If matter above absolute zero emits thermal radiation—and thermal radiation is actually electromagnetic radiation—what temperature is required for matter to emit visible light?
Technically, visible light is emitted by all objects because the spectrum of
emitted radiation is continuous and includes all wavelengths. However, you
can say at what temperature the visible part of the spectrum is more intense
than any other emitted radiation, about 5000 K. Interestingly, that is about
the temperature of the surface of the sun.
Which main part of the electromagnetic spectrum emitted from the sun, is reflected by mirrors on to a water boiler. For generating renewable energy?
It depends on two things, the spectrum emitted by the sun and the
reflectivity of the mirror itself. The sun has the most energy emitted at
wavelengths in the visible region but a significant amount is also in the
infrared region. If the reflectivity is fairly flat over this region for the
metal you choose as a mirror, the spectrum reflected will be similar to the
spectrum of the sun. Both aluminum and silver are at about 90% reflectivity
over th range of most of the spectrum and therefore the energy reflected
will be very similar to the energy which strikes the mirror. The other thing
to consider is that whatever absorbs the reflected radiation should absorb
as much of the incident radiation on it as possible, i.e. be "black".
Why does light not bend through glass from air if the angle of incidence is at 90degrees to the boundary?
I can think of several reasons:
θ 1= n 2sin θ 2
implies that if θ 1=0 then θ 2=0.
θ 1≠0, the ray defines a unique plane which is normal
to the surface on which the refracted ray would travel. If θ 1=0
and θ 2≠0, how would you know which direction the
refracted wave travels?
Huygen's principle would have plane
waves striking parallel to the surface generating plane waves also
parallel to the surface inside the second medium.
if i put a point sized light source inside a pond then depending upon the refractive index of water the some of the light rays will come out.I have figured it out that a circle will be formed at the pond surface.my question is whether THE LIGHT WILL COME FROM INSIDE THE CIRCLE OR OUTSIDE.(basically i'm asking TIR takes place at angle greater than critical or less than critical)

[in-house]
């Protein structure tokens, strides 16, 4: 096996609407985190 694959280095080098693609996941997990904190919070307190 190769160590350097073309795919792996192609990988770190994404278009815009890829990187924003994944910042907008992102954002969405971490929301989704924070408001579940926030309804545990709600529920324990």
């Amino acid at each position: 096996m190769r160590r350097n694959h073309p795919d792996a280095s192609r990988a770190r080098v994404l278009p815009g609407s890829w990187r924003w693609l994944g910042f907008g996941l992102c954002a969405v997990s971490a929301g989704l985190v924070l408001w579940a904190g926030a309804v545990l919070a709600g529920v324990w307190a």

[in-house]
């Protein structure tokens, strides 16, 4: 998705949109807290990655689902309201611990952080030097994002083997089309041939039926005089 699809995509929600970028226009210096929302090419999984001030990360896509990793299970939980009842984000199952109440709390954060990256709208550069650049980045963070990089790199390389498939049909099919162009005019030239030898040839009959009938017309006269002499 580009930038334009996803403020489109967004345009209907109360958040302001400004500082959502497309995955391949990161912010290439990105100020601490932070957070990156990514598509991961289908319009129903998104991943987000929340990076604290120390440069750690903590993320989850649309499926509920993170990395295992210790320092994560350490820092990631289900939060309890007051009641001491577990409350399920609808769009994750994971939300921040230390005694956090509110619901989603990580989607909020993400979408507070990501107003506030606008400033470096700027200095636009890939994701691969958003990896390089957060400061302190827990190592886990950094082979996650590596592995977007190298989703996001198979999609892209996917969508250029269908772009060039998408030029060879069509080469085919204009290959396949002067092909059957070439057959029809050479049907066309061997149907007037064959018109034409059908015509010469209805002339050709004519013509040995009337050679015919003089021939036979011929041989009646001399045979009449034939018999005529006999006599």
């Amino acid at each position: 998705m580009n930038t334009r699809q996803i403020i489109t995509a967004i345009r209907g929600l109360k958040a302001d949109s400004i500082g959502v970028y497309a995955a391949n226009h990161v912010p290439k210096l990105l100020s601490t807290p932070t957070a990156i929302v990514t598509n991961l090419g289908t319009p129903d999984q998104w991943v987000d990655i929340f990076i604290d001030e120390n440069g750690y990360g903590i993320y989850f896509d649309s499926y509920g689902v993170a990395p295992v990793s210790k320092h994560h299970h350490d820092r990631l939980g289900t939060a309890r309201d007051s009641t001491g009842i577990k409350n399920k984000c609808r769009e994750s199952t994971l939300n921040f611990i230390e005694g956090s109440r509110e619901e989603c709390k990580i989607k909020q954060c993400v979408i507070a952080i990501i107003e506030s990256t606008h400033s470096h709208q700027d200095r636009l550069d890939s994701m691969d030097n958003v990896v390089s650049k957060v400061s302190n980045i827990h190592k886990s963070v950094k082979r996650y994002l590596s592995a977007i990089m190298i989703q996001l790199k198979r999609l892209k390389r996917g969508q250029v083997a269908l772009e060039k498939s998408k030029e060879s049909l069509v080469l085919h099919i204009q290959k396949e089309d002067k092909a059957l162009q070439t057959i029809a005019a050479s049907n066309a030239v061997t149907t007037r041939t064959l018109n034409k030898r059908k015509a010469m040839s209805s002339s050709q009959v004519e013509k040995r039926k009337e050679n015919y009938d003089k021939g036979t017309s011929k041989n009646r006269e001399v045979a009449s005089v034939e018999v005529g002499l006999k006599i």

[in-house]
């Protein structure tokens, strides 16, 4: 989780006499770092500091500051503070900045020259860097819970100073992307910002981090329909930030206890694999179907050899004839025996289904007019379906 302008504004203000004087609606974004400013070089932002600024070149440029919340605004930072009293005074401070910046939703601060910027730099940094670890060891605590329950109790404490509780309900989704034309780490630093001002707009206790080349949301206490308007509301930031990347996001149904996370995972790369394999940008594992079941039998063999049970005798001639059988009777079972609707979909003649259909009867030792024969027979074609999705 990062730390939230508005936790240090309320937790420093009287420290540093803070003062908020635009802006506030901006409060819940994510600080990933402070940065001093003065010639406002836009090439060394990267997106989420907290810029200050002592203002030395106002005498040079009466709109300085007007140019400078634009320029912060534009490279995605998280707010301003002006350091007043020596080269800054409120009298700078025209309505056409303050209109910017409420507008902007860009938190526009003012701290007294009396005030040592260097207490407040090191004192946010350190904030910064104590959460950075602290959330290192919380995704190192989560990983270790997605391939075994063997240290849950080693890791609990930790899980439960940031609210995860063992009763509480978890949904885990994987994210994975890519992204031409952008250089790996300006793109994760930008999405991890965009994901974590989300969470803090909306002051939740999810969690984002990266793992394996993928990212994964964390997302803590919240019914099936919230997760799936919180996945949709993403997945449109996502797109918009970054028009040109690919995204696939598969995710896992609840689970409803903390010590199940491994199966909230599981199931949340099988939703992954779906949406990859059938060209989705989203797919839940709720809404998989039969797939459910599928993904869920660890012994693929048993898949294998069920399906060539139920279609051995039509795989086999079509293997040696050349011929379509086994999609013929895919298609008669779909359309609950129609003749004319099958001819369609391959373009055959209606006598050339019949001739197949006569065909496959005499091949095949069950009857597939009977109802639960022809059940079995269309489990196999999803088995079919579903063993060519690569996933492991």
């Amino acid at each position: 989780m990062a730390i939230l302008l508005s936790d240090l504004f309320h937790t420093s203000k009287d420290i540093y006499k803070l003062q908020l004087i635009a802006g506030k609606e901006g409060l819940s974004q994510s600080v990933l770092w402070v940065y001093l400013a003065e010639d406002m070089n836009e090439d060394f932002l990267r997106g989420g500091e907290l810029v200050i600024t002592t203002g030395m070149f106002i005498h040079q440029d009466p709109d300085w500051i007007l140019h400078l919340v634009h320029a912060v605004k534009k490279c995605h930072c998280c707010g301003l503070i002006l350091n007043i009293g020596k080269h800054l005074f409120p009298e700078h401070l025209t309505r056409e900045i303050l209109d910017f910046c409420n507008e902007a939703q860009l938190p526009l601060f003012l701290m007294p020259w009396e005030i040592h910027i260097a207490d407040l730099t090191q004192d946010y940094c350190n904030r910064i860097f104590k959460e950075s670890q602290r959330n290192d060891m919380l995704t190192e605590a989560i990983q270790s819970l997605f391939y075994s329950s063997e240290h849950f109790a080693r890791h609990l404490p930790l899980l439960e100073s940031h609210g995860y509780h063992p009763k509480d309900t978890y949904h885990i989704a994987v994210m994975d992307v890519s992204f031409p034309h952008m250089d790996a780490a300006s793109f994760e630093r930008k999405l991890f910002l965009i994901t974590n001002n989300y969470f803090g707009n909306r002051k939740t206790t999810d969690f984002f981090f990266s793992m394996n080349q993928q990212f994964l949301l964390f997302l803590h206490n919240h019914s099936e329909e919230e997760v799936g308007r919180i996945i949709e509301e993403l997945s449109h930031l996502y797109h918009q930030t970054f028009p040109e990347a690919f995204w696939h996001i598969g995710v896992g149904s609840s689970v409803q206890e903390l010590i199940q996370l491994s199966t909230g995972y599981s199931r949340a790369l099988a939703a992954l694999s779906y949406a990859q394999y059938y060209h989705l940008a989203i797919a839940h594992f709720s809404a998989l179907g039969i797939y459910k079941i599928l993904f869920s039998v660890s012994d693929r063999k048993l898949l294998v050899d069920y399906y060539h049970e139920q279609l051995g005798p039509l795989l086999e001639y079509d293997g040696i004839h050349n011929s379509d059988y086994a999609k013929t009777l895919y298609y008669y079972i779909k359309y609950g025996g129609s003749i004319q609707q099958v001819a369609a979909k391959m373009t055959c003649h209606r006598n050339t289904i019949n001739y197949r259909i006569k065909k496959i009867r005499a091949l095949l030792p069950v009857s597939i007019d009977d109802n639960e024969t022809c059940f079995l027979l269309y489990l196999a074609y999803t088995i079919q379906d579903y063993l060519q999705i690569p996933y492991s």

Approximately how many photons of sun light are in a square inch over one second? Assuming the sun is directly over head, clear day, standard earth atmosphere at sea level.
How many photons in one square inch over one second from a one foot candle source at one foot and would it then be a simple matter of multiplication if I doubled the intensity of the source?
The light is coming from a 575 w, 120 v, 3600 kelvin halogen lamp for the
second question. I teach the art of lighting design for theater and dance.
Reading below, you will see that there
is an error in the questioner's units since the ft-candle is a measure of
intensity, not of power. The source would be characterized by its power,
namely a candle or a lumen (which is a fraction of a candle). So I have
changed "foot candle" above to just candle.
I have come to appreciate how convoluted measurement of light is!
Furthermore, since the questioner asked for photons/in
one runs into the problem that photons of different color (frequency or
wavelength) have different energies. The energy e per photon of a
particular wavelength λ is e=hc/ λ where c=3x10 8
m/s is the speed of light and h=6.6x10 -34 J∙s is Planck's
constant. The Joule (J) is the SI unit for energy and is most familiar
to nonphysicists as the amount of energy delivered per second by a power
source of 1 W. So 100 photons of red light delivers much less energy
than 100 photons of blue light because blue has a much shorter
wavelength. Light intensity is energy/second/area, so equal photons are